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Extraarticular snapping hip: sonographic findings.

Pelsser V, Cardinal E, Hobden R, Aubin B, Lafortune M. AJR Am J Roentgenol 2001 Jan;176(1):67-73.

OBJECTIVE. 
The aim of the study was to determine the sonographic findings of snapping hip and to correlate the findings with the presence or absence of pain.

MATERIALS AND METHODS.
Twenty patients with snapping hip were examined with sonography. Conventional and dynamic sonographic examinations of both hips were performed using a 5.0- or 7.0-MHz transducer.

RESULTS.
Conventional sonographic studies allowed identification of various structural abnormalities (tendinitis, bursitis, synovitis) and helped to document tenderness along the course of specific tendons. Dynamic sonographic studies revealed 26 cases of snapping hip. In 24 of these 26 cases, the underlying cause was clearly identified. Twenty-two snapping hips were caused by an abnormal movement of the iliopsoas tendon, and two were caused by iliotibial band friction over the greater trochanter. One patient reported a bilateral snapping sensation that could not be documented on sonography. Snapping hip was elicited by a wide variety of hip movements. Sonography established an immediate temporal correlation between the jerky tendon motion and the painful snap reported by the patient. Only 14 cases of snapping hip were painful.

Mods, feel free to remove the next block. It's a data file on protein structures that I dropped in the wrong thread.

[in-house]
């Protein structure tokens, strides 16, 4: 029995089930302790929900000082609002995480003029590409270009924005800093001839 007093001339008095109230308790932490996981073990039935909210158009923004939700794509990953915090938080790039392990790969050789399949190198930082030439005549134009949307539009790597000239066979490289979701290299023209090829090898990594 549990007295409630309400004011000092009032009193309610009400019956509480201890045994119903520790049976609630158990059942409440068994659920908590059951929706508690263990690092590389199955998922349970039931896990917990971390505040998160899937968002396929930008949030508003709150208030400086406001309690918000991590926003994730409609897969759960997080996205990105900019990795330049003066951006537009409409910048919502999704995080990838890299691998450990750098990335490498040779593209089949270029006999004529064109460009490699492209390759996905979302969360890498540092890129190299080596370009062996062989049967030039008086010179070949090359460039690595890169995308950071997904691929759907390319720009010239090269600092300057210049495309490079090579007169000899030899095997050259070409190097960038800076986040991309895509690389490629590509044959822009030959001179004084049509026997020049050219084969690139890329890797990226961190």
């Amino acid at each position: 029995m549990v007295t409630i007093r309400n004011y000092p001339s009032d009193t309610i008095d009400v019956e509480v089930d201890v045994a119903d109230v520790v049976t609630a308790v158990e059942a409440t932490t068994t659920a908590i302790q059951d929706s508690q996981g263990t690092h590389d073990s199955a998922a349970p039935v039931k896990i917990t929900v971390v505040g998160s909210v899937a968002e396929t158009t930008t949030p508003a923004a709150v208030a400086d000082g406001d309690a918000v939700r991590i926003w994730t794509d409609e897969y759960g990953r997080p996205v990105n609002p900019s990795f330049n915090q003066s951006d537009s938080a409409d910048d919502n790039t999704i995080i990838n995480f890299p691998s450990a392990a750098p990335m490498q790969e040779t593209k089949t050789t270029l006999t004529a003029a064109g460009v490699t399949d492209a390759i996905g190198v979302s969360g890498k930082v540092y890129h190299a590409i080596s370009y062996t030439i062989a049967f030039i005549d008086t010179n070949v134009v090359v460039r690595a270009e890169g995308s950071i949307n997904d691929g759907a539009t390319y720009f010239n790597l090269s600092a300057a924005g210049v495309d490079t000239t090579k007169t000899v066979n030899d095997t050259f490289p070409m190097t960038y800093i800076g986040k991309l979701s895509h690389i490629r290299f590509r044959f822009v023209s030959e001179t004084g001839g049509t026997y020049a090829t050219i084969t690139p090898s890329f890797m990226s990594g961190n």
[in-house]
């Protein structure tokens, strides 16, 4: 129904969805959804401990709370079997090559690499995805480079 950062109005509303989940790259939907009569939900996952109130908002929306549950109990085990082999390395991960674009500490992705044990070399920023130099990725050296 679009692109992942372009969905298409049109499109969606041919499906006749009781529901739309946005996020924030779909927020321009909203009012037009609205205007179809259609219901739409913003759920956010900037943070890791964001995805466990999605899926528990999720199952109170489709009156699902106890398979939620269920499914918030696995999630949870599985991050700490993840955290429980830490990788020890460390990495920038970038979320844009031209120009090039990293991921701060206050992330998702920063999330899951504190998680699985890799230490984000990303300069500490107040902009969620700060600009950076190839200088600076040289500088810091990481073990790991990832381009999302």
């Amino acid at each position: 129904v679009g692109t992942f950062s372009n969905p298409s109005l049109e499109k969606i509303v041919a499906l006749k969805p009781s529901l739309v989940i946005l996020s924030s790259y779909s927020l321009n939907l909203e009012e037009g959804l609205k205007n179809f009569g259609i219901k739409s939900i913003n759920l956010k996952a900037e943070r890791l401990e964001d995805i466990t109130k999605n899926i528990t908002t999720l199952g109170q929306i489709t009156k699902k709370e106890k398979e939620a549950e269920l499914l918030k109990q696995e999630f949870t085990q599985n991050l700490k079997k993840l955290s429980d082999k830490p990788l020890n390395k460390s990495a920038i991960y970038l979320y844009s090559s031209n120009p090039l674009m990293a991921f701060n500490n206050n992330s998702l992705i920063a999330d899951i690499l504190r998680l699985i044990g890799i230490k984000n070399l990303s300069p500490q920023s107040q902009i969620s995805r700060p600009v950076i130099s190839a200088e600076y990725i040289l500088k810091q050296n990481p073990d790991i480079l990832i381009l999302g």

CONCLUSION.
Conventional sonographic studies can identify signs of tendinitis, bursitis, or synovitis. Dynamic sonographic studies revealed the cause of snapping hip in most patients. Snapping hip is characterized on sonography by a sudden abnormal displacement of the snapping structure. In our study, a significant proportion of the cases of snapping hip were not painful.

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